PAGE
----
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Film Review

New films: The Accountant, Denial


The Accountant
Directed by Gavin O’Connor

I’m not a big fan of Ben Affleck as an actor. Although he’s won two Academy Awards, they’ve been for writing and producing – two things I’d rather watch him do than act. Well, maybe that’s a little harsh, but I find it hard to connect with most of his performances unless he’s being snarky or playing a character with a limited range of emotions.

And Gavin O’Connor, who has made some decent movies in the past (“Tumbleweeds,” “Warrior,” “Pride and Glory”) is fresh off “Jane Got a Gun” – which was painfully uninteresting, despite combining Natalie Portman, Ewan McGregor and Joel Edgerton in a Western. In fairness, it was a dull story that would have been hard to lift but it’s unlikely to feature heavily in his career highlight reel.

And yet “The Accountant” was appealing to me as soon as I saw the first preview. There’s something inherently appealing about the typically downtrodden guy kicking ass and taking names.

The basic premise is that Affleck’s character has an autism spectrum disorder and is better with numbers and bookkeeping than he is with people. On the one hand it’s neat and positive to see a character with a severe communication limitation as a small child depicted as such a capable and self-sufficient adult. On the other hand, it’s not so positive to see a backstory in which it’s implied that he was bullied into high functionality and ended up so easily prone to self-protective violence.

The backstories in “The Accountant” are its weakest moments. The idea would work with a character who was simply at his best when cold and calculating. Taken at that simplistic level, mathematics and killing can be made to fit together in a narrative sense (and I say that as somebody with a degree in mathematics). It’s not that the autism storyline is especially bad, it’s that the film spends too much time with multiple “Karate Kid” style flashbacks in an attempt to explain what could have been stated as effectively in less time. The outcome is that each successive flashback does more to take you out of the flow of the film than it does to add context.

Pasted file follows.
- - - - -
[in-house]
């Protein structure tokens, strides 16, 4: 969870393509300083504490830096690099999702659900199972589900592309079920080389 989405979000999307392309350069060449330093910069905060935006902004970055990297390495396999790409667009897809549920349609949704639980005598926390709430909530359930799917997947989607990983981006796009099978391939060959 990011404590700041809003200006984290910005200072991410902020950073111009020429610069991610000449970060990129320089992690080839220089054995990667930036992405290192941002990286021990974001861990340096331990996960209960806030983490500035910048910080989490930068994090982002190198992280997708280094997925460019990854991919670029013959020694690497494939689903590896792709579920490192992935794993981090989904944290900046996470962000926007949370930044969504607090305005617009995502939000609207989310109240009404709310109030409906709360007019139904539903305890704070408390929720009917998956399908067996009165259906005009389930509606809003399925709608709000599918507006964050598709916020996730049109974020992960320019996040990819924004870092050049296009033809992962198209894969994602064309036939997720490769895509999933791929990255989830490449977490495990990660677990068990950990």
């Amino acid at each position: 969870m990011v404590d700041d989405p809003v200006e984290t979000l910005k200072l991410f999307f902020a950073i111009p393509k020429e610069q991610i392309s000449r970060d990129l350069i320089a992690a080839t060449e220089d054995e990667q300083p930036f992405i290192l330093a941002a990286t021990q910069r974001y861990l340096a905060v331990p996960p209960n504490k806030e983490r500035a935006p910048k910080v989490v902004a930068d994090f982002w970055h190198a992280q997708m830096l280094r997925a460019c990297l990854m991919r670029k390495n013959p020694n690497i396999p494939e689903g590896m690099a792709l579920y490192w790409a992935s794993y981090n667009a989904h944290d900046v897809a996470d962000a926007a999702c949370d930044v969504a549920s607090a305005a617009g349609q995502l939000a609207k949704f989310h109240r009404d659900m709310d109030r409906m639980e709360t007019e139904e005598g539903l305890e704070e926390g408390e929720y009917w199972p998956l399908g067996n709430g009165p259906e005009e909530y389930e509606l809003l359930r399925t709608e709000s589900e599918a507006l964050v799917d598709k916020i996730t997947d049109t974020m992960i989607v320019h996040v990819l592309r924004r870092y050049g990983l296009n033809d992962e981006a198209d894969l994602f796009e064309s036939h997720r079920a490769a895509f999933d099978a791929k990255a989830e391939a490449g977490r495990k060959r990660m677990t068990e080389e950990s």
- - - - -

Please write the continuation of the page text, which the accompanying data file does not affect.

Meanwhile, the film includes an audience surrogate in the form of a young corporate accountant played by Anna Kendrick. She encounters him during a deep dive into forensic accounting at her workplace and is introduced to his many character quirks as well as his weapons stash and fighting abilities. He has to tell her enough about himself for it all to make sense – and she’s not watching the same flashbacks that we are. The same is true for the career agent (J.K. Simmons) who’s passing on his case to a younger colleague (Cynthia Adai-Robinson) – more flashbacks and more interruptions.

I generally enjoy origin stories, as characters gain their skills and come to terms with them. But this film doesn’t do that part well enough to make it worthwhile. That said, I did enjoy it fairly consistently as long as it remained in the film’s present – with Affleck as the adult character equally adept with a tax code or a rifle. In a small world sense, there are moments when it has tiny glimmers of his buddy Matt Damon’s Jason Bourne characterization, in the ease with which he moves through a crowd of villains, and even tinier glimmers of Will Hunting’s prodigious math abilities.

In these moments, the film and Affleck both connect. Going from double entries to double-tapping while maintaining the same straight face – he’s in that limited range of emotions sweet spot and it works. I just wish it had stayed that simple.


There’s a fascinating true story behind “Denial,” in which historian Deborah E. Lipstadt (Rachel Weisz) has to defend herself against alleged libel charges brought by David Irving (Timothy Spall) whom she had accused of being a holocaust denier. In essence, she and her lead lawyers (Andrew Scott and Tom Wilkinson) not only have to prove that the holocaust occurred but that Irving deliberately lied about it. The problem is that while fascinating, it’s not especially cinematic. The inside of an English courtroom and a libel suit don’t yield the kind of “You can’t handle the truth!” moments of witnesses folding before manipulative lawyers as “A Few Good Men,” to maintain that example. The acting is wonderful and the story is compelling but it’s all rather anti-climactic in practice. I’m happy to have seen and to have been familiarized with the case, but it’s not an easy film to express any great enthusiasm for outside of an appreciation of the cast or an interest in the subject matter.

About the author

Tony Sheppard

Tony is a Professor at Sacramento State, Co-Director of the Sacramento Film & Music Festival and a long-time writer, primarily on topics related to film and the film industry. He is an active supporter of the local arts community, an amateur photographer, and has an interest in architecture and urban planning topics. He is currently designing a 595 sq.ft. house on a very small infill lot in Sacramento.

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